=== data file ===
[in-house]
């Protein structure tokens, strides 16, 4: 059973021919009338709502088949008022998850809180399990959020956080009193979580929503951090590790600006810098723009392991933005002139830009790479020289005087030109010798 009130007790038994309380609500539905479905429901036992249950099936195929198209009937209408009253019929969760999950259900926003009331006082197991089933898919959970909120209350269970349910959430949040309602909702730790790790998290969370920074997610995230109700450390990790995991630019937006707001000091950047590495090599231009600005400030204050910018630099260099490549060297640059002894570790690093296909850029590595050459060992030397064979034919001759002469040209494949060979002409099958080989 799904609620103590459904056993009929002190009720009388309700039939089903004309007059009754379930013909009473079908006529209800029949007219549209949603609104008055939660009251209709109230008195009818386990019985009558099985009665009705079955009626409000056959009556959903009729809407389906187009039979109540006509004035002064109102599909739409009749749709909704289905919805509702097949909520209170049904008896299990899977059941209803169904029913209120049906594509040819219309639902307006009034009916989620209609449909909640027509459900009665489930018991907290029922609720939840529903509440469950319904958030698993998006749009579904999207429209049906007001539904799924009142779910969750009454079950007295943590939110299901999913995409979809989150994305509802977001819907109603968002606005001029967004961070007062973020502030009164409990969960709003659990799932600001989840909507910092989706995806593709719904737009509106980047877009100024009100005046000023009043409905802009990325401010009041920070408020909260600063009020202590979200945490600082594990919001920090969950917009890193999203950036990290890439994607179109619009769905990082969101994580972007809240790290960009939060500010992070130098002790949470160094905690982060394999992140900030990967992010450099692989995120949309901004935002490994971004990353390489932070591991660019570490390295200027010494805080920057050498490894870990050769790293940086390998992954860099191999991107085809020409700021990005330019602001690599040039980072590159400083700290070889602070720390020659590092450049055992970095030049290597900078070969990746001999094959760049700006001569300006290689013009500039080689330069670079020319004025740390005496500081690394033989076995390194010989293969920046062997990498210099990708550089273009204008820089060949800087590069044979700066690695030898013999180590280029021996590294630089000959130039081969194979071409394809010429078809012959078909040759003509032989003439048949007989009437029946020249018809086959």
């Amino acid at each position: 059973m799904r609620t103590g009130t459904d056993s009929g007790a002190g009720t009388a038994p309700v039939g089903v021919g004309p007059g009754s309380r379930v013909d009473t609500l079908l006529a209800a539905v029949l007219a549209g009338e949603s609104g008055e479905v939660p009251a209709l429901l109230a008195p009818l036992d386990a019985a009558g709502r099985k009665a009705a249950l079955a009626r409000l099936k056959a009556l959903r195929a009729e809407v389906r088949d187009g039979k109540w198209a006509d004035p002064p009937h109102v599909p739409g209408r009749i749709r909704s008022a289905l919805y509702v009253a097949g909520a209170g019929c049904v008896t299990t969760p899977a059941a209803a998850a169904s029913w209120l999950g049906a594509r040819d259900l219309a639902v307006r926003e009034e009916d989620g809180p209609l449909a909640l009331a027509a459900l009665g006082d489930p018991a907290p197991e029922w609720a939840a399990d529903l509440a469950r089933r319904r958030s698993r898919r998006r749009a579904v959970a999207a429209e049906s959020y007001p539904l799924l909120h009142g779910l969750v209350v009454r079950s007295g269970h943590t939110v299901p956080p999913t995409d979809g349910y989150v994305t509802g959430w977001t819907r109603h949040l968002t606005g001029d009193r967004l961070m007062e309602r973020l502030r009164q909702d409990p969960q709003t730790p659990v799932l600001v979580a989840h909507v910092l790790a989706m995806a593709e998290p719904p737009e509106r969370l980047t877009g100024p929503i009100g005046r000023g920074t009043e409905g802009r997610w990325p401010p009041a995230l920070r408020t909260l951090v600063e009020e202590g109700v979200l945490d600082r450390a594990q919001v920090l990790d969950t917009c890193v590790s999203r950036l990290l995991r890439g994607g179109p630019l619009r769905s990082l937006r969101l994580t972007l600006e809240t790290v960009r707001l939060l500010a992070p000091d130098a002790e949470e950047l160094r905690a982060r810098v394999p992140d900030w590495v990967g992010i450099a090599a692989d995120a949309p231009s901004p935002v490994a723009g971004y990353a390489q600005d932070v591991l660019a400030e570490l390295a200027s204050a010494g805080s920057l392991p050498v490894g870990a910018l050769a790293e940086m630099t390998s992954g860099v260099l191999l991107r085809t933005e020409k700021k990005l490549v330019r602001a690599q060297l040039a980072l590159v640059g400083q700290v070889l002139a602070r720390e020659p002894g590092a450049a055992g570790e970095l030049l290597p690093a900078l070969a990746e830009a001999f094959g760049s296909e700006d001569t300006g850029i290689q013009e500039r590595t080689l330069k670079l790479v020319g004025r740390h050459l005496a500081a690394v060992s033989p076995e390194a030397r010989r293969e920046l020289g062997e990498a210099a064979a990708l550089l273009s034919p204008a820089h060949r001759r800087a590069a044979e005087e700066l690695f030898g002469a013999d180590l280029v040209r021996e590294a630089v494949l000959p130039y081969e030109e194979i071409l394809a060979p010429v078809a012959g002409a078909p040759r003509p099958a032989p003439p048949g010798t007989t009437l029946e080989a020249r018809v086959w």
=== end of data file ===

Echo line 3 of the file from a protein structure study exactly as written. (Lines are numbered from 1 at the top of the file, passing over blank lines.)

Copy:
């Amino acid at each position: 059973m799904r609620t103590g009130t459904d056993s009929g007790a002190g009720t009388a038994p309700v039939g089903v021919g004309p007059g009754s309380r379930v013909d009473t609500l079908l006529a209800a539905v029949l007219a549209g009338e949603s609104g008055e479905v939660p009251a209709l429901l109230a008195p009818l036992d386990a019985a009558g709502r099985k009665a009705a249950l079955a009626r409000l099936k056959a009556l959903r195929a009729e809407v389906r088949d187009g039979k109540w198209a006509d004035p002064p009937h109102v599909p739409g209408r009749i749709r909704s008022a289905l919805y509702v009253a097949g909520a209170g019929c049904v008896t299990t969760p899977a059941a209803a998850a169904s029913w209120l999950g049906a594509r040819d259900l219309a639902v307006r926003e009034e009916d989620g809180p209609l449909a909640l009331a027509a459900l009665g006082d489930p018991a907290p197991e029922w609720a939840a399990d529903l509440a469950r089933r319904r958030s698993r898919r998006r749009a579904v959970a999207a429209e049906s959020y007001p539904l799924l909120h009142g779910l969750v209350v009454r079950s007295g269970h943590t939110v299901p956080p999913t995409d979809g349910y989150v994305t509802g959430w977001t819907r109603h949040l968002t606005g001029d009193r967004l961070m007062e309602r973020l502030r009164q909702d409990p969960q709003t730790p659990v799932l600001v979580a989840h909507v910092l790790a989706m995806a593709e998290p719904p737009e509106r969370l980047t877009g100024p929503i009100g005046r000023g920074t009043e409905g802009r997610w990325p401010p009041a995230l920070r408020t909260l951090v600063e009020e202590g109700v979200l945490d600082r450390a594990q919001v920090l990790d969950t917009c890193v590790s999203r950036l990290l995991r890439g994607g179109p630019l619009r769905s990082l937006r969101l994580t972007l600006e809240t790290v960009r707001l939060l500010a992070p000091d130098a002790e949470e950047l160094r905690a982060r810098v394999p992140d900030w590495v990967g992010i450099a090599a692989d995120a949309p231009s901004p935002v490994a723009g971004y990353a390489q600005d932070v591991l660019a400030e570490l390295a200027s204050a010494g805080s920057l392991p050498v490894g870990a910018l050769a790293e940086m630099t390998s992954g860099v260099l191999l991107r085809t933005e020409k700021k990005l490549v330019r602001a690599q060297l040039a980072l590159v640059g400083q700290v070889l002139a602070r720390e020659p002894g590092a450049a055992g570790e970095l030049l290597p690093a900078l070969a990746e830009a001999f094959g760049s296909e700006d001569t300006g850029i290689q013009e500039r590595t080689l330069k670079l790479v020319g004025r740390h050459l005496a500081a690394v060992s033989p076995e390194a030397r010989r293969e920046l020289g062997e990498a210099a064979a990708l550089l273009s034919p204008a820089h060949r001759r800087a590069a044979e005087e700066l690695f030898g002469a013999d180590l280029v040209r021996e590294a630089v494949l000959p130039y081969e030109e194979i071409l394809a060979p010429v078809a012959g002409a078909p040759r003509p099958a032989p003439p048949g010798t007989t009437l029946e080989a020249r018809v086959w």